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BRICS must be held to high standards if it wants credibility

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Photo: RODGER BOSCH/AFP – Ma ZHaoxu, deputy Minister of Foreign Affairs of China, Mauro Viera, Minister of Foreign Affairs of Brazil, Naledi Pandor, South African Minister of International Relations and Cooperation, Sergei Lavrov, Minister of Foreign Affairs of Russia , and Subrahmanyam Jaishanker, Minister of Foreign Affairs of India, pose for photos at the BRICS (Brazil, Russia, India, China, South Africa) Foreign Ministers Meeting on June 01, 2023, in Cape Town.

By Dr Sizo Nkala

When the BRICS group was established in 2009, it was widely viewed as an economic grouping. It was an association of emerging economies whose global relevance was being propelled by the enormous economic potential of its members.

BRICS countries felt limited and constrained by an international economic system that was largely conceived by the West. It therefore sought fundamental reforms in institutions such as the International Monetary Fund (IMF), the World Bank, and the World Trade Organisation (WTO), which are seen as the nerve centre of the global economic system.

But over the past 15 years the BRICS bloc has evolved to incorporate more issues in its agenda thus departing from its initial singular focus on economic reforms. The group now speaks on numerous issues including global security, poverty reduction, climate change, global health, technology, food production, and human rights among others.

Its posture has changed dramatically from that of a few countries fighting for a bigger slice of the global economy to that of a group with daunting ambitions of being the anchor or mid-wife of an alternative world order.

The countries’ considerable economic, demographic, and geographic endowments and their status as the leaders of the broader developing world grants them real impetus for shaping the future of the global order.

As the BRICS group’s global stature and gravitas have increased tremendously and its prospects as the potential leader of an alternative global order are shining brighter by the day, questions are being asked about the group’s approach and position on human rights.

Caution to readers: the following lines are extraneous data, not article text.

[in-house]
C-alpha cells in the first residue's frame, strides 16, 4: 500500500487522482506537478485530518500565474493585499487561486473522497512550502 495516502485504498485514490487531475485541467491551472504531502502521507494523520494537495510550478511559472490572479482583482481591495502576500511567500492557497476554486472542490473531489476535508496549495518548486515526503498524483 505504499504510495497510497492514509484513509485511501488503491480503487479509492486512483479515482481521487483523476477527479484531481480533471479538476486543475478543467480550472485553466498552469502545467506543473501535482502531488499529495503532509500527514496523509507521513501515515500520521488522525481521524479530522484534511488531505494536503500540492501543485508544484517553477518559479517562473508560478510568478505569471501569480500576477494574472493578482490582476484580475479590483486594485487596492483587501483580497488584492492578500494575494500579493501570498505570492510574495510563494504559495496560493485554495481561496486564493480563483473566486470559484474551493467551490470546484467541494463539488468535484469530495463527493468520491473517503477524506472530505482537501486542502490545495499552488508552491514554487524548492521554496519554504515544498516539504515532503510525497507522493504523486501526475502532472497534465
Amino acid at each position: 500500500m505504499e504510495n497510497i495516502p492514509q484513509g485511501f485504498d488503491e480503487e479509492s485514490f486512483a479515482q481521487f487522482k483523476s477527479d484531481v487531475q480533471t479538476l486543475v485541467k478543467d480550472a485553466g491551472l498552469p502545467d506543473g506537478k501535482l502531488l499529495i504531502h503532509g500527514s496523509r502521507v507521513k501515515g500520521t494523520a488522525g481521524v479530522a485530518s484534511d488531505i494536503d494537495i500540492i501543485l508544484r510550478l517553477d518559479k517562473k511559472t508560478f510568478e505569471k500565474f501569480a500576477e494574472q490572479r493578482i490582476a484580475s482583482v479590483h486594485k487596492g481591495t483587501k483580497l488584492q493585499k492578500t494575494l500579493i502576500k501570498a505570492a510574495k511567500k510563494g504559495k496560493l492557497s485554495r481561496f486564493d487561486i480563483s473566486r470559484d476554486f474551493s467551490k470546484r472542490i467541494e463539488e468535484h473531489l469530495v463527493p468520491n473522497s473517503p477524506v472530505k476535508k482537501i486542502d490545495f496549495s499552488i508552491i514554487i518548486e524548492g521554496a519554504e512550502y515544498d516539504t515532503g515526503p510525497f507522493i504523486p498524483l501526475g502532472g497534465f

Some of the BRICS members have a dubious human rights record. Two of the BRICS members – Russia and China – are classified as not free in the “Freedom in the World” report which measures the extent to which governments around the world respect political and civil rights.

This means that the governments of the two countries are not doing enough to protect the civil rights of their citizens. China has been accused of mistreating its populations in the Tibetan and Xinjiang regions where it is alleged that more than a million Uyghurs and Turkic Muslims have been subjected to arbitrary arrests and concentration camps.

Russia has been accused of closing democratic space as demonstrated by the assassination of influential government critic and opposition leader Boris Nemtsov in 2015, and the recent poisoning of another opposition leader Alexei Navalny in what is widely suspected to have been an assassination attempt.

Russia was also voted out of the United Nations Human Rights Council last year, following its invasion of Ukraine which precipitated a catastrophic humanitarian crisis in that country. India is categorised as partly free.

Though classified as a democracy, the Indian government has been fingered in the persecution of religious minorities particularly the Muslim population who have had their homes and businesses destroyed while the government watches on.

Moreover, the Indian government has been accused of harassing human rights defenders such as Teesta Setalvad and Javed Mohammed. Unlawful killings, hate crimes especially against the lower castes, use of brutal force by the security forces and restrictions of freedom of expression have become defining attributes of India’s political landscape.

While South Africa and Brazil are the only BRICS members who have been categorised as free in the “Freedom in the World” report, their human rights records are not squeaky clean. In South Africa whistle-blowers against corruption are frequently gunned down, while political killings have become all too common. And foreign nationals in the country are subjected to discrimination and xenophobic violence.

Brazil is well known for rampant police violence in the frequent clashes between the police and the urban poor. The country has seen murders of human rights defenders and journalists, while racism against the indigenous and African communities does not seem to subside.

It is clear that the BRICS countries have a human rights problem despite consistently committing to respecting and protecting human rights in almost every summit declaration. Even the prospective members of the group such as Iran and Saudi Arabia who are on the verge of joining have some of the worst records when it comes to respecting human rights.

It is important that BRICS members take human rights seriously as they jostle for increased global responsibility and prominence. Global leadership does not only rest on economic prowess. Moral probity is an essential and crucial ingredient of effective and durable global leadership.

Part of the reason why the US and the West’s global leadership has waned is their morally dubious policies which have trampled on the human rights of millions around the world, including in their own countries.

Aspiring global leaders, BRICS countries must be held to higher standards. Their human rights records must be improved to boost their credibility and legitimacy as world leaders.

*Dr Sizo Nkala is a research fellow at the University of Johannesburg’s Centre for Africa-China Studies.